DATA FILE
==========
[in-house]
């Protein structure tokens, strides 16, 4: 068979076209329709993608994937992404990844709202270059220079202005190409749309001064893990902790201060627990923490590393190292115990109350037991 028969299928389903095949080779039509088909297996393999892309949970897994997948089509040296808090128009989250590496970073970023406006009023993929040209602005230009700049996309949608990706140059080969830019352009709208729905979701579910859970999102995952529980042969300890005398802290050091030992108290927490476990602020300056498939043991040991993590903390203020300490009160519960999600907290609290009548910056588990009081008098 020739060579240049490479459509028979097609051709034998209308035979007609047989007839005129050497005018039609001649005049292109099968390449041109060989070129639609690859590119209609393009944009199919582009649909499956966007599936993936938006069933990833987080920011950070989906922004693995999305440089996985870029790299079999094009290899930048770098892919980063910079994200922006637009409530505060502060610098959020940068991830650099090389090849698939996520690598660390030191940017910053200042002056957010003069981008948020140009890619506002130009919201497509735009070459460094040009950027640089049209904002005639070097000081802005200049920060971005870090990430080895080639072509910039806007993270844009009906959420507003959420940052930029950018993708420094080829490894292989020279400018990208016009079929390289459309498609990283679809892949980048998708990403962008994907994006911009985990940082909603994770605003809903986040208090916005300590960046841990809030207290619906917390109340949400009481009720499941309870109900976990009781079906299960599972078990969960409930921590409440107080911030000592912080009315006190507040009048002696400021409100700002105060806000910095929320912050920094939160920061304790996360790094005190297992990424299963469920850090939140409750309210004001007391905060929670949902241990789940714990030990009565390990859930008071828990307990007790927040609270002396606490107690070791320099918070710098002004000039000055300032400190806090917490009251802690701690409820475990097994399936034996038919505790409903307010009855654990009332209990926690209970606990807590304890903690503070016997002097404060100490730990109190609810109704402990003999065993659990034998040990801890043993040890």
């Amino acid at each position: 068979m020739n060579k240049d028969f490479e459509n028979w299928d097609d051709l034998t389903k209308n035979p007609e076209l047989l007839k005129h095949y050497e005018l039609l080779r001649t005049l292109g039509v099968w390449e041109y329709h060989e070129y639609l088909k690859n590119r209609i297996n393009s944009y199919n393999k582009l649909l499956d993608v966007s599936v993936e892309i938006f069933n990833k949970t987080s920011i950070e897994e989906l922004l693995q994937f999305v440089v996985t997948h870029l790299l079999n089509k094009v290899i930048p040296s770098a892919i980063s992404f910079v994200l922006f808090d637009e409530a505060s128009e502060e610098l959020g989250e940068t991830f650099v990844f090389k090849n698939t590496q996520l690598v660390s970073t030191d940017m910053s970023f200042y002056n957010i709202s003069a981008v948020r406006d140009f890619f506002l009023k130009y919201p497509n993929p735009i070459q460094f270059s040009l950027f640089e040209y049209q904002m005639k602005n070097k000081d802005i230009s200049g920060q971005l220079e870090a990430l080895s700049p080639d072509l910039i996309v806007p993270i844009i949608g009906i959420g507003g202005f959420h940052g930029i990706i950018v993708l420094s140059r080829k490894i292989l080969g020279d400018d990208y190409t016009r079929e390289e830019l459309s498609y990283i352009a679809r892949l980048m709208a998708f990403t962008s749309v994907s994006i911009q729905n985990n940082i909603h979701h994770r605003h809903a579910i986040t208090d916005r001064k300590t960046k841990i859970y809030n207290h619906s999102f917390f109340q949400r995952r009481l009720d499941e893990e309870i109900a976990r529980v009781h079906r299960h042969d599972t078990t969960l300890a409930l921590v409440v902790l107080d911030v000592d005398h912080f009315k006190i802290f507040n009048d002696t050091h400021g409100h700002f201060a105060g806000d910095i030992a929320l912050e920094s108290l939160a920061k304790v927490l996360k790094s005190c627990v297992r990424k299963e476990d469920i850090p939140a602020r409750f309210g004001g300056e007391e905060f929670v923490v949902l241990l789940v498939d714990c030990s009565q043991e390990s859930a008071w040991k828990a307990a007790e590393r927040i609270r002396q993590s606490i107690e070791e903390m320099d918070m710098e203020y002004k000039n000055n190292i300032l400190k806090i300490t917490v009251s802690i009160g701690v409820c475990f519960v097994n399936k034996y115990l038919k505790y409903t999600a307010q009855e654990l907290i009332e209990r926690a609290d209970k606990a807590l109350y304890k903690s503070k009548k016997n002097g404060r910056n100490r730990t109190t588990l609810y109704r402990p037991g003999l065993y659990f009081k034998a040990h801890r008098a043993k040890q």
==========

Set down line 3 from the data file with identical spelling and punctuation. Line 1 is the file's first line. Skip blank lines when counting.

């Amino acid at each position: 068979m020739n060579k240049d028969f490479e459509n028979w299928d097609d051709l034998t389903k209308n035979p007609e076209l047989l007839k005129h095949y050497e005018l039609l080779r001649t005049l292109g039509v099968w390449e041109y329709h060989e070129y639609l088909k690859n590119r209609i297996n393009s944009y199919n393999k582009l649909l499956d993608v966007s599936v993936e892309i938006f069933n990833k949970t987080s920011i950070e897994e989906l922004l693995q994937f999305v440089v996985t997948h870029l790299l079999n089509k094009v290899i930048p040296s770098a892919i980063s992404f910079v994200l922006f808090d637009e409530a505060s128009e502060e610098l959020g989250e940068t991830f650099v990844f090389k090849n698939t590496q996520l690598v660390s970073t030191d940017m910053s970023f200042y002056n957010i709202s003069a981008v948020r406006d140009f890619f506002l009023k130009y919201p497509n993929p735009i070459q460094f270059s040009l950027f640089e040209y049209q904002m005639k602005n070097k000081d802005i230009s200049g920060q971005l220079e870090a990430l080895s700049p080639d072509l910039i996309v806007p993270i844009i949608g009906i959420g507003g202005f959420h940052g930029i990706i950018v993708l420094s140059r080829k490894i292989l080969g020279d400018d990208y190409t016009r079929e390289e830019l459309s498609y990283i352009a679809r892949l980048m709208a998708f990403t962008s749309v994907s994006i911009q729905n985990n940082i909603h979701h994770r605003h809903a579910i986040t208090d916005r001064k300590t960046k841990i859970y809030n207290h619906s999102f917390f109340q949400r995952r009481l009720d499941e893990e309870i109900a976990r529980v009781h079906r299960h042969d599972t078990t969960l300890a409930l921590v409440v902790l107080d911030v000592d005398h912080f009315k006190i802290f507040n009048d002696t050091h400021g409100h700002f201060a105060g806000d910095i030992a929320l912050e920094s108290l939160a920061k304790v927490l996360k790094s005190c627990v297992r990424k299963e476990d469920i850090p939140a602020r409750f309210g004001g300056e007391e905060f929670v923490v949902l241990l789940v498939d714990c030990s009565q043991e390990s859930a008071w040991k828990a307990a007790e590393r927040i609270r002396q993590s606490i107690e070791e903390m320099d918070m710098e203020y002004k000039n000055n190292i300032l400190k806090i300490t917490v009251s802690i009160g701690v409820c475990f519960v097994n399936k034996y115990l038919k505790y409903t999600a307010q009855e654990l907290i009332e209990r926690a609290d209970k606990a807590l109350y304890k903690s503070k009548k016997n002097g404060r910056n100490r730990t109190t588990l609810y109704r402990p037991g003999l065993y659990f009081k034998a040990h801890r008098a043993k040890q």